The offspring of Halley's comet are about to put on quite a show over the skies of Fenton and High Ridge.
Earth passed through a stream of debris from Halley's beginning Oct. 15, but the shower should ld be at its best tonight (Oct. 20) until just before dawn on Sunday. The moon will be setting at about midnight, which will keep the sky darkened enough that—barring cloud cover—you should be able to see up to 15 meteors per hour. The National Weather Service is predicting clear skies for Saturday night.
What makes this shower so cool? First, c'mon, it's a show of shooting stars.
Also, though, there's no question about where to look for this one. Meteor showers get their names from the constellations in the sky where they can be spotted. And what's easier to spot than Orion the Hunter?
The stars tend to shoot from Orion's club, pierce Taurus the Bull, the Gemini twins, Leo the Lion and then, Canis Major, home of Sirius, the brightest star we can see - well, aside from the sun.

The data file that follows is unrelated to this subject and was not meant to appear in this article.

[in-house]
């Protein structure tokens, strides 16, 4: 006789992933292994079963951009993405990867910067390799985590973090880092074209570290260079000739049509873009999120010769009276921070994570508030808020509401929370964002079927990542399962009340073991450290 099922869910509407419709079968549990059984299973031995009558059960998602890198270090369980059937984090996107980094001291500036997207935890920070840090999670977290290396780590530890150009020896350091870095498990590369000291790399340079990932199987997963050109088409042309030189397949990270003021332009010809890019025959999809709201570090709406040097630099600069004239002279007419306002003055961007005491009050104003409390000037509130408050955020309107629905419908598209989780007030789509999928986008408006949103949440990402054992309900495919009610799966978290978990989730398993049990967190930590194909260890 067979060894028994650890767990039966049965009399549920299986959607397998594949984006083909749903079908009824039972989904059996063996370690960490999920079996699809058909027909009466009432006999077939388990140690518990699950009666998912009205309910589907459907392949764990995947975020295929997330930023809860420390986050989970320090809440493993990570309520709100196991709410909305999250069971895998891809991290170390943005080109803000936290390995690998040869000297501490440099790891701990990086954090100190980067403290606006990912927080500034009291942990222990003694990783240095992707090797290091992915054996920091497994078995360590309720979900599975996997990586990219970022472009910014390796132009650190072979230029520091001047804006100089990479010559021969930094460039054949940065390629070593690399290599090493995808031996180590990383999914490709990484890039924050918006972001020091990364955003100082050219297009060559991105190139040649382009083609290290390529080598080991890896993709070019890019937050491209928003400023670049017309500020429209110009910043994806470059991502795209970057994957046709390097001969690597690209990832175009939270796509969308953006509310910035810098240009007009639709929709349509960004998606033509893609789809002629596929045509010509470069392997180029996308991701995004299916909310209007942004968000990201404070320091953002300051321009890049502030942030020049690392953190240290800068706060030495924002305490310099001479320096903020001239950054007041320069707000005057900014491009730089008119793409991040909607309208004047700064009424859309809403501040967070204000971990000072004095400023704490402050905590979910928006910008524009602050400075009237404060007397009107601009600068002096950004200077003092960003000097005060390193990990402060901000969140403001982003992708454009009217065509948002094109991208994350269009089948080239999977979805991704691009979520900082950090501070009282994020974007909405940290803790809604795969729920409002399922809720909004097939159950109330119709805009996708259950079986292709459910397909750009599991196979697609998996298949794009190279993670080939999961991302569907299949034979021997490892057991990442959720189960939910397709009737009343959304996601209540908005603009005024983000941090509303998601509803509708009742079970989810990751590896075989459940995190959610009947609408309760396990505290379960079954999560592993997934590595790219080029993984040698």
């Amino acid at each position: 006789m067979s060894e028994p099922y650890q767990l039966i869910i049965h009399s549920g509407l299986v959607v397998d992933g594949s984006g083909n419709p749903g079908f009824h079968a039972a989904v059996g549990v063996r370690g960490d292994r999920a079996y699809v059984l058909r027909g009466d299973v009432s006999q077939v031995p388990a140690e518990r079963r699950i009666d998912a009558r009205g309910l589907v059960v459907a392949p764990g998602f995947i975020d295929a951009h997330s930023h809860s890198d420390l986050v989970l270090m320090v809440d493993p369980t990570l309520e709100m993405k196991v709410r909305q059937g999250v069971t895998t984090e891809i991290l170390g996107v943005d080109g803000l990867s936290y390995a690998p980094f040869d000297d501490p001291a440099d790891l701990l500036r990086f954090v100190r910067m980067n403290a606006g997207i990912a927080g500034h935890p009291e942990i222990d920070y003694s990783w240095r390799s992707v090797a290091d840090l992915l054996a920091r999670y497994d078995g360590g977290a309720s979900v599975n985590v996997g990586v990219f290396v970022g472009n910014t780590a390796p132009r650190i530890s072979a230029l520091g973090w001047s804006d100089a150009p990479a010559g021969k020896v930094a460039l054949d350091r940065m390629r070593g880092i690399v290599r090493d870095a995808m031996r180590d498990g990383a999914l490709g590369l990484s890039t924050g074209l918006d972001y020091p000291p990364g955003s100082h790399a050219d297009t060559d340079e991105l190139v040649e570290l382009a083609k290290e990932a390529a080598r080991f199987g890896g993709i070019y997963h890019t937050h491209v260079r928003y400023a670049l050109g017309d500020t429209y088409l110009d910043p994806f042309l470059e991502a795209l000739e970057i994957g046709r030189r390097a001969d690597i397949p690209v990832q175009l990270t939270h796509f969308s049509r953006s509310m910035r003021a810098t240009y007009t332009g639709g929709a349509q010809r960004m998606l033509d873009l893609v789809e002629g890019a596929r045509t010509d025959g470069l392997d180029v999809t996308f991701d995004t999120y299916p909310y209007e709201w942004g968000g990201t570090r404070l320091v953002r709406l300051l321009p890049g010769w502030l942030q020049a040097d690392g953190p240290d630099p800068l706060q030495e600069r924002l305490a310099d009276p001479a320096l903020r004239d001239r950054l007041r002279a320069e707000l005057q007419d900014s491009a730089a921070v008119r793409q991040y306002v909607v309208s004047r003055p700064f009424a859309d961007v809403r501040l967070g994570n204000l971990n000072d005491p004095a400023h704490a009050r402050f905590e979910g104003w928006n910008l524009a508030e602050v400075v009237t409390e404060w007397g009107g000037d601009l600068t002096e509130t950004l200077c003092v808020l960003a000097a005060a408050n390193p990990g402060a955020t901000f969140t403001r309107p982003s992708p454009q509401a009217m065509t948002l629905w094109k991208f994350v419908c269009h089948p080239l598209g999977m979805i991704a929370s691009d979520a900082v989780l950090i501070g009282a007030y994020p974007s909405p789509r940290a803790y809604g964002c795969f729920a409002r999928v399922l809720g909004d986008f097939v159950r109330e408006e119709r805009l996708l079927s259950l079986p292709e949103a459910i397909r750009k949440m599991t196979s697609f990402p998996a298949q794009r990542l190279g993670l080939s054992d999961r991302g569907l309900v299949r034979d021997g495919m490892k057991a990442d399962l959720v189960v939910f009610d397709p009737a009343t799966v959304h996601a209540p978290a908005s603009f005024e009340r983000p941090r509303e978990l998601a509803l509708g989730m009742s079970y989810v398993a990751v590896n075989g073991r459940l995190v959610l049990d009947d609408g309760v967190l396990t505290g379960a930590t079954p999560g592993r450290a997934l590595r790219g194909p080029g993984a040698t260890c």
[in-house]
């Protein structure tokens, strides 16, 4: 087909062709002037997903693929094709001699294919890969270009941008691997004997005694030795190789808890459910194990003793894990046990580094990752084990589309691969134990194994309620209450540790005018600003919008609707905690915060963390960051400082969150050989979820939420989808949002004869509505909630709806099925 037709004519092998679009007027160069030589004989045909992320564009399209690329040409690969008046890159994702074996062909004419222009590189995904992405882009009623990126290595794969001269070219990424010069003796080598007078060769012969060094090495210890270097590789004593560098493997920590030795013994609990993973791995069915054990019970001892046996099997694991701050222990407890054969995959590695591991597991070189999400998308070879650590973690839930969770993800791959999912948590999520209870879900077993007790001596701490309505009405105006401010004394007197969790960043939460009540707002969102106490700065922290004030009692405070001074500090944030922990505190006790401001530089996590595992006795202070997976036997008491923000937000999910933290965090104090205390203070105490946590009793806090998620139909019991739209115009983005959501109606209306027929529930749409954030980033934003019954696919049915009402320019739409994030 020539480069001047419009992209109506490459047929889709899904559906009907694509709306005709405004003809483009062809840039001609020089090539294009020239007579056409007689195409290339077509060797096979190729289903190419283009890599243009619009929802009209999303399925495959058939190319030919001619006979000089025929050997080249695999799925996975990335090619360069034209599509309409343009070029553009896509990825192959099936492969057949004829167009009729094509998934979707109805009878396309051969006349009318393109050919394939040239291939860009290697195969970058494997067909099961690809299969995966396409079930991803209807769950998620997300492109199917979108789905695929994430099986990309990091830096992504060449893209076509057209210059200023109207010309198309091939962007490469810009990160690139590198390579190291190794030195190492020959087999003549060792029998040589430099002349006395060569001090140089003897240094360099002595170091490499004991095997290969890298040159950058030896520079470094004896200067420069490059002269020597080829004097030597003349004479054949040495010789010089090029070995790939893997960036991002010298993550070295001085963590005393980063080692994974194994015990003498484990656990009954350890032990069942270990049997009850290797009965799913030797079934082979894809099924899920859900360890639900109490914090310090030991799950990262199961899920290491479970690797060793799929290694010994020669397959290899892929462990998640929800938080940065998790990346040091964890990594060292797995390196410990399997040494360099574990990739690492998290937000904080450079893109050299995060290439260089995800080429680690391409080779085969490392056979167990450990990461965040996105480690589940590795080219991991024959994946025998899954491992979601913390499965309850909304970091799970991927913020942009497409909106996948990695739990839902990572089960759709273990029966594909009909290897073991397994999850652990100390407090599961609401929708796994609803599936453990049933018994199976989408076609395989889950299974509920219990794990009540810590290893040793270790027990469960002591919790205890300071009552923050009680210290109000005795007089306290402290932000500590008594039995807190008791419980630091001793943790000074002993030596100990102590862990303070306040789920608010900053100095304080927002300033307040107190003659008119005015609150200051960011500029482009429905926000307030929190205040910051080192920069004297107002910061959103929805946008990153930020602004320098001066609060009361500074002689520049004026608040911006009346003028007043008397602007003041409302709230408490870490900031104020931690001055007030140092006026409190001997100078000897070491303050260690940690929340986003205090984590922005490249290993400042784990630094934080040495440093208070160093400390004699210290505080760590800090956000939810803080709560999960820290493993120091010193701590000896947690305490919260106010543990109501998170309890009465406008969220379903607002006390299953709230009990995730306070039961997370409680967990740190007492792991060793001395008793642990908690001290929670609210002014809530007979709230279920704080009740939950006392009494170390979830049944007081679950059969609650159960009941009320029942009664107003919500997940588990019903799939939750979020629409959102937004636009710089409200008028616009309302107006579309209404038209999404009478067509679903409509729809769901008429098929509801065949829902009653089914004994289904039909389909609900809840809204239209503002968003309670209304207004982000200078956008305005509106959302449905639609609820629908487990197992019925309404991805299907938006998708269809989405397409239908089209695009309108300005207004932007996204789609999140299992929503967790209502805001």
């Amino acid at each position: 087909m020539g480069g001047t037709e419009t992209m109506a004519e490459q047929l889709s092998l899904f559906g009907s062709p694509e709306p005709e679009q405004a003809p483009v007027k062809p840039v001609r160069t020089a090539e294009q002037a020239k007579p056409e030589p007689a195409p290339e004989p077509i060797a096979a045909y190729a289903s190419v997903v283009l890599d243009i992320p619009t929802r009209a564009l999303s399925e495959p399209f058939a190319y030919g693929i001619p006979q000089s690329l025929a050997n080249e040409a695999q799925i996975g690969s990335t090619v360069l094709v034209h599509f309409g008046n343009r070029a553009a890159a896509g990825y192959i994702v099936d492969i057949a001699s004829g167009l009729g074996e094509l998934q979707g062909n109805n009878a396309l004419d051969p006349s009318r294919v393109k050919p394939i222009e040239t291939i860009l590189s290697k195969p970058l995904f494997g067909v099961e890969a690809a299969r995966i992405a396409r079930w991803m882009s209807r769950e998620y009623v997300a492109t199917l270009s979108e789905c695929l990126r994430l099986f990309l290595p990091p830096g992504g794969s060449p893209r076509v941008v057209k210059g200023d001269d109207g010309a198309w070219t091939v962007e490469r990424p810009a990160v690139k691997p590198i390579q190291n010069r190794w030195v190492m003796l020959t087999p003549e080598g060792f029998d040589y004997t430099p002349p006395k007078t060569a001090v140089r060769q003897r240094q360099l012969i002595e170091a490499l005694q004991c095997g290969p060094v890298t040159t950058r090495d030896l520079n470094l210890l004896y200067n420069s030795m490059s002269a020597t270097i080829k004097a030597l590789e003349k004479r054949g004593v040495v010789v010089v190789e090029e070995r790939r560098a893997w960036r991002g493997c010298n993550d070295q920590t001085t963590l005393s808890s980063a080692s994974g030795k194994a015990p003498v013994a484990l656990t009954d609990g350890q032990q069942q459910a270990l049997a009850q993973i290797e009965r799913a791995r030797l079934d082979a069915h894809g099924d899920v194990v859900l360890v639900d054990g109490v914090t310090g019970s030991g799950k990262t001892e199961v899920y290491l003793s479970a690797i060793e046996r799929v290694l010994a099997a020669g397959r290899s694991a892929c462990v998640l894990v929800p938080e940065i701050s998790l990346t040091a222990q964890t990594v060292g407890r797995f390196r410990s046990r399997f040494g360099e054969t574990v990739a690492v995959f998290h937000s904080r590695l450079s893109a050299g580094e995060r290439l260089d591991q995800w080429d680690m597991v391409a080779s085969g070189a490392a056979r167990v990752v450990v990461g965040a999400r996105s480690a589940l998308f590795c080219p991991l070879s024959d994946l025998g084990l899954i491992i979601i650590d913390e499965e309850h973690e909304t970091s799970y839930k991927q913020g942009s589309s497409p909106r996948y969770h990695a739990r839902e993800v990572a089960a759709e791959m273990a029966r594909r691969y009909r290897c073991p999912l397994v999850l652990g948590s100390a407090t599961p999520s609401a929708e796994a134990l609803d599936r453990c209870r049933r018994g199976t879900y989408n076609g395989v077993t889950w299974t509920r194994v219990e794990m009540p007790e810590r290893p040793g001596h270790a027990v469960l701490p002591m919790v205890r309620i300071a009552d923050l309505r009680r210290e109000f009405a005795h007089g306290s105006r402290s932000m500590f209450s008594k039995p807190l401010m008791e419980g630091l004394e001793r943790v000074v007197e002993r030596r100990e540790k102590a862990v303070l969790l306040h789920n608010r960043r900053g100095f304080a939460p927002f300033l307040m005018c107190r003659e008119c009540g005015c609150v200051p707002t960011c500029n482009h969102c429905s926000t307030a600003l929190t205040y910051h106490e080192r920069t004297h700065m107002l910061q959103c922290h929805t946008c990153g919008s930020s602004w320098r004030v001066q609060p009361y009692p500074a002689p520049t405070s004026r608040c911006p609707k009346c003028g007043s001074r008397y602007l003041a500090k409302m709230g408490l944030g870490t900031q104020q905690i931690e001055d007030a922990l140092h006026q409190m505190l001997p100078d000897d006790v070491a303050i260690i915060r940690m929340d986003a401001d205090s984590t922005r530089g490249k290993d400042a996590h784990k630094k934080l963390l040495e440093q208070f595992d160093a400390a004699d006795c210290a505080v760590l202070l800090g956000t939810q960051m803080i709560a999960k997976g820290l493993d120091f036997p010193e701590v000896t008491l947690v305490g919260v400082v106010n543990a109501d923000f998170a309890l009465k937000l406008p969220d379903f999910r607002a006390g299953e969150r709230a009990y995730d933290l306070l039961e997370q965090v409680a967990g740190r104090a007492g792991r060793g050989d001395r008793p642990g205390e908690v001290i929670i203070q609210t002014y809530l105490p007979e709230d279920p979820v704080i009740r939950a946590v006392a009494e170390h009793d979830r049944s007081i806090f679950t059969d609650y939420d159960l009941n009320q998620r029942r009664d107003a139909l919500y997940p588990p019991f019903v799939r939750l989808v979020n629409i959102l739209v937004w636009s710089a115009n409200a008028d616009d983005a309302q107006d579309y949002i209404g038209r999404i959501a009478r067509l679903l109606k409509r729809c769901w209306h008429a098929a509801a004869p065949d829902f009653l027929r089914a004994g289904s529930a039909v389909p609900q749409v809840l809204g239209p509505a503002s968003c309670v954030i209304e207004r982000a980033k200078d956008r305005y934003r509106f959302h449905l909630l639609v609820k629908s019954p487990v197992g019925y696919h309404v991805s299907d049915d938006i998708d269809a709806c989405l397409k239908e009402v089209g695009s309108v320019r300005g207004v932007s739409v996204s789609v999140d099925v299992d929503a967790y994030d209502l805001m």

Something else special about this show: With the second-fastest entry velocity of all the annual meteor showers, meteors from the Orionids produce yellow and green colors and occasionally produce an odd fireball.
Obviously, you'll have more luck catching the shooting stars if you're in a place not polluted by light.
In Fenton and High Ridge, that means getting away from the brightly lit Gravois Bluffs development and heading farther out to a city park or onto the back roads where you can get a good peek at the night sky. In fact, your own backyard deck might be the most advantageus spot to see the star show. Just don't forget to turn off your outside lights.